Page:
By Jeff Munn
The NFL offseason has been filled with items ranging from concussions to deflategate to relocation. It’s that last item that ought to get your attention.
No, not because the Arizona Cardinals now have an opportunity to play in Los Angeles, and maybe soon in Las Vegas, but it’s what those cities can do to something the Cards and Arizona have long taken pride in.
The Valley once again got rave reviews from the NFL when it hosted Super Bowl XLIV. Despite a lack of involvement from the host city of Glendale, the layout of attractions, hotel rooms and entertainment was deemed excellent by most everyone who attended. The game wasn’t too bad either, and University of Phoenix Stadium remains a favorite of NFL owners.
However, this week’s announcement that Los Angeles will host Super Bowl 55 in the Rams’ upcoming state-of-the-art stadium should be a sign to Arizona that the wait to get another Super Bowl just got longer.
It’s been long accepted that teams that manage to get new stadiums built do so knowing they’ll get a Super Bowl soon afterwards. South Florida is getting Super Bowl 54 because of a series of renovations to the Dolphins’ stadium, and Atlanta is getting Super Bowl 53 because of its new stadium set to debut in 2017.
With all due respect to the people of St. Louis, the chances the NFL would put its signature event there were not that great to begin with. Now that the Rams are back in Hollywood, you knew it was a matter of time before the league placed the Super Bowl back in the city that hosted the first ever Super Bowl in 1967.
Then there’s the Raiders.
With momentum building for a move from Oakland to Las Vegas, the media there is already trying to determine when the big game will come to Sin City. The Raiders were considered a partial host for the last Super Bowl, but that game went to the Bay Area because of Levi’s Stadium, not the O.com Coliseum.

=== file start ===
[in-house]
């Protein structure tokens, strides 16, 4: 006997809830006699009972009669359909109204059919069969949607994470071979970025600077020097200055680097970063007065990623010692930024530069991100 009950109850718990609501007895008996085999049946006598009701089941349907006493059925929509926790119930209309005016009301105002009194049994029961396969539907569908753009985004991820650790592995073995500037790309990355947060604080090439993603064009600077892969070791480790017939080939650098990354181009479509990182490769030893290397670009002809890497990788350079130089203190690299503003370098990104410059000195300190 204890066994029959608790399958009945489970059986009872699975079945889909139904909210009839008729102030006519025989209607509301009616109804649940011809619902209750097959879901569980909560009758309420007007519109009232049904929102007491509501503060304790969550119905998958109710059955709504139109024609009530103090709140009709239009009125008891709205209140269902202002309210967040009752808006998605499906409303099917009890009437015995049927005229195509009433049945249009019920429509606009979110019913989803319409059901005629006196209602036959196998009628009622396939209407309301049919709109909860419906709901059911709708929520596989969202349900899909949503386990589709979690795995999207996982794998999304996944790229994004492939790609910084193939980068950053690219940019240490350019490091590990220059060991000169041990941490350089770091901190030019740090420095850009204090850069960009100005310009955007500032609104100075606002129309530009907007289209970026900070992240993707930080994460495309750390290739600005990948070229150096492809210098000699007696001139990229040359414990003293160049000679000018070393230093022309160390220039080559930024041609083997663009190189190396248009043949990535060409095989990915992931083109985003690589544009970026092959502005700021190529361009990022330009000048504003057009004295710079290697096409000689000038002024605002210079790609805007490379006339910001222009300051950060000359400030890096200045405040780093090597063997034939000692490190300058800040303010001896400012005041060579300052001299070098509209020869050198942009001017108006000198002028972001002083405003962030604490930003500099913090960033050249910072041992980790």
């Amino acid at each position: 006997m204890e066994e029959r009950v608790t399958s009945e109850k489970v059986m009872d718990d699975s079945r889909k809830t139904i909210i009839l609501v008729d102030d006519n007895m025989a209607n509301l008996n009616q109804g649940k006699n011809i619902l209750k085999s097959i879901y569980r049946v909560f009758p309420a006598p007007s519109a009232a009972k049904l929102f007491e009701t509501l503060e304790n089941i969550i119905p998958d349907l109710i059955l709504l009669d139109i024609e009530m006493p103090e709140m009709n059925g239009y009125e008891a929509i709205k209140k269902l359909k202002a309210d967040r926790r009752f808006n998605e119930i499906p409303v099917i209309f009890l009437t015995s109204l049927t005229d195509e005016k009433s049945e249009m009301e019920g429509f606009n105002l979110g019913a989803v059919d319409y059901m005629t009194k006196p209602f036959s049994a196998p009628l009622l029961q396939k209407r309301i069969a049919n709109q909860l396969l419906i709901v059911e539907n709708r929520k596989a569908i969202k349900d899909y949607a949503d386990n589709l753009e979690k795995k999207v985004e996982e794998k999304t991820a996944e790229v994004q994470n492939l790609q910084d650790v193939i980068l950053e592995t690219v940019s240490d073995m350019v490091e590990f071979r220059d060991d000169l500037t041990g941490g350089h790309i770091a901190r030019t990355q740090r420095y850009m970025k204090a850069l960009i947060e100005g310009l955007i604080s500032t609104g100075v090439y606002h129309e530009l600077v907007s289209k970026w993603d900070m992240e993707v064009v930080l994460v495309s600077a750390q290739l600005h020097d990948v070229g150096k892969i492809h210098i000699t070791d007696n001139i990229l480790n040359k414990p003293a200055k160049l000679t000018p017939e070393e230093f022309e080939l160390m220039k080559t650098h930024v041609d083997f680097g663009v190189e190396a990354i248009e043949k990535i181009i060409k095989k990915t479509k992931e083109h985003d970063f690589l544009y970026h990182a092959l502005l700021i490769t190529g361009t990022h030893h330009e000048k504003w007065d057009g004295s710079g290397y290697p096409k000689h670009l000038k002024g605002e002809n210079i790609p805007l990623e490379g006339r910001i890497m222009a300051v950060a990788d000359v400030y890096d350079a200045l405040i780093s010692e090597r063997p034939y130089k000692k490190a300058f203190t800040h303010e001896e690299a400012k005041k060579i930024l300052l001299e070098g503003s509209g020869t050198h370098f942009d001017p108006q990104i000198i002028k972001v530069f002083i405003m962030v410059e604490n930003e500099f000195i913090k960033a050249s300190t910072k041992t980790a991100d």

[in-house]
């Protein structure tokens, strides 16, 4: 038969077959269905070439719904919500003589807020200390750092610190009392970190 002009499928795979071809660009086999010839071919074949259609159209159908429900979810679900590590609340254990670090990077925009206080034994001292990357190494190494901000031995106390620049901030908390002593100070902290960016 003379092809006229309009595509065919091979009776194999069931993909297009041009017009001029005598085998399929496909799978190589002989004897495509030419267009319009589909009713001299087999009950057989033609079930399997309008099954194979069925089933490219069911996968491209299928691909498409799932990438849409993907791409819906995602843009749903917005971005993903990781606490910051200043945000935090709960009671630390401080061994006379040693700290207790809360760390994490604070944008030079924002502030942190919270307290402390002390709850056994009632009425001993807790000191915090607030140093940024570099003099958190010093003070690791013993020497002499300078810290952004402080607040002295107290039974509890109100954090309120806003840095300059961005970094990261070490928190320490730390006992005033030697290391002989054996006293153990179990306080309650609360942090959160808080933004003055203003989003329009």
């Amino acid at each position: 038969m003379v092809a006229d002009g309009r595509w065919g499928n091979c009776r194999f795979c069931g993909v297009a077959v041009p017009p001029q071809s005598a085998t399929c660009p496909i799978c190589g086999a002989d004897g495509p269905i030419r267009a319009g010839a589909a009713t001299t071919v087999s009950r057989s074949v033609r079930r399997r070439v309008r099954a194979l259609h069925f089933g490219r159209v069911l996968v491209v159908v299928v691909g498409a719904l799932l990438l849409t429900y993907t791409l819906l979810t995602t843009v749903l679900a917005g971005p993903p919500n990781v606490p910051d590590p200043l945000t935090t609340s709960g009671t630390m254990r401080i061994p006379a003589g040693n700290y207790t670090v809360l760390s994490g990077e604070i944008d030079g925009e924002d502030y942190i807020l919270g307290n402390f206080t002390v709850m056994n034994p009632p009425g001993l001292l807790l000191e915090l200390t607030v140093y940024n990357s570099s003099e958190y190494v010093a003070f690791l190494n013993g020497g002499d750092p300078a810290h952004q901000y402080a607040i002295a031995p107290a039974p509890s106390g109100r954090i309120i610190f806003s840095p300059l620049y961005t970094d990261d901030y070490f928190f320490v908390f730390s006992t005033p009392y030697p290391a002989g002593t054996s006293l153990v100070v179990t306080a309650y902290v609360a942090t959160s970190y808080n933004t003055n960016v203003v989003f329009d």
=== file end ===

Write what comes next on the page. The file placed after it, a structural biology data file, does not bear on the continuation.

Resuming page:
Put the Raiders in Vegas, with another state-of-the-stadium (and let’s face it, in Vegas, is there any other kind of venue than state-of-the-art?), and the NFL won’t be able to resist. If the league has lessening concerns about having a team in Las Vegas, you can be sure they’re not the least bit worried about putting the Super Bowl there.
Consider this, too: imagine the kind of party Las Vegas would throw for the Super Bowl. Good luck New Orleans, Miami, Arizona, and yes, even Los Angeles once Glitter Gulch joins the action.
The time is now for those who have so successfully staged the two Super Bowls played in Glendale to consider what they can do to stay atop the Super Bowl rotation. Even Minnesota, with its new retractable roof stadium, is ready to jump in.
But wait, as they say on TV, there’s more. Once Vegas proves it can host a Super Bowl without concerns about the impact of gambling, what’s next? They’ve already had an NBA All-Star Game. If, as expected, the NHL puts an expansion team there, how long will it be before the NHL All-Star Game…you know, the one Arizona was supposed to host in 2004, goes to Nevada? The College Football Playoff? Las Vegas has a bowl game, and that too hasn’t raised concerns. Final Four? That Raiders stadium would fit the bill just fine.
It may be fun to consider the NFL in Las Vegas, but it isn’t all laughs. At least it shouldn’t be here.
Somebody needs to hear the warning siren.